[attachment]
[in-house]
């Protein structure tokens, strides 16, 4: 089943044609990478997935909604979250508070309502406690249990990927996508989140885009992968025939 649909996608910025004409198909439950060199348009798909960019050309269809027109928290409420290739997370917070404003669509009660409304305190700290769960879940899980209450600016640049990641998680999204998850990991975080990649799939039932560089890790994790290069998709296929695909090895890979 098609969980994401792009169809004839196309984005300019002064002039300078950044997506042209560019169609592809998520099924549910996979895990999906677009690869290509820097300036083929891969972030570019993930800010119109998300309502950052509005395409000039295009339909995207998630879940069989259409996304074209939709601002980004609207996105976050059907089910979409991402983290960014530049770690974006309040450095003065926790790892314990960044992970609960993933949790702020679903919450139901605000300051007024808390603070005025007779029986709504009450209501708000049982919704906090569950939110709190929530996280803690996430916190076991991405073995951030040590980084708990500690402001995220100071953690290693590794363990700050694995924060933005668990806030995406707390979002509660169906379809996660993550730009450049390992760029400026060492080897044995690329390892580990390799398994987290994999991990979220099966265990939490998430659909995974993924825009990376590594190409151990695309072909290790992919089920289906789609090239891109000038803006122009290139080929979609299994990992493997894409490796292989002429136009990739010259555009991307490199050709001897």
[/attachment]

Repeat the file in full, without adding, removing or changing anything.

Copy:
[in-house]
């Protein structure tokens, strides 16, 4: 089943044609990478997935909604979250508070309502406690249990990927996508989140885009992968025939 649909996608910025004409198909439950060199348009798909960019050309269809027109928290409420290739997370917070404003669509009660409304305190700290769960879940899980209450600016640049990641998680999204998850990991975080990649799939039932560089890790994790290069998709296929695909090895890979 098609969980994401792009169809004839196309984005300019002064002039300078950044997506042209560019169609592809998520099924549910996979895990999906677009690869290509820097300036083929891969972030570019993930800010119109998300309502950052509005395409000039295009339909995207998630879940069989259409996304074209939709601002980004609207996105976050059907089910979409991402983290960014530049770690974006309040450095003065926790790892314990960044992970609960993933949790702020679903919450139901605000300051007024808390603070005025007779029986709504009450209501708000049982919704906090569950939110709190929530996280803690996430916190076991991405073995951030040590980084708990500690402001995220100071953690290693590794363990700050694995924060933005668990806030995406707390979002509660169906379809996660993550730009450049390992760029400026060492080897044995690329390892580990390799398994987290994999991990979220099966265990939490998430659909995974993924825009990376590594190409151990695309072909290790992919089920289906789609090239891109000038803006122009290139080929979609299994990992493997894409490796292989002429136009990739010259555009991307490199050709001897």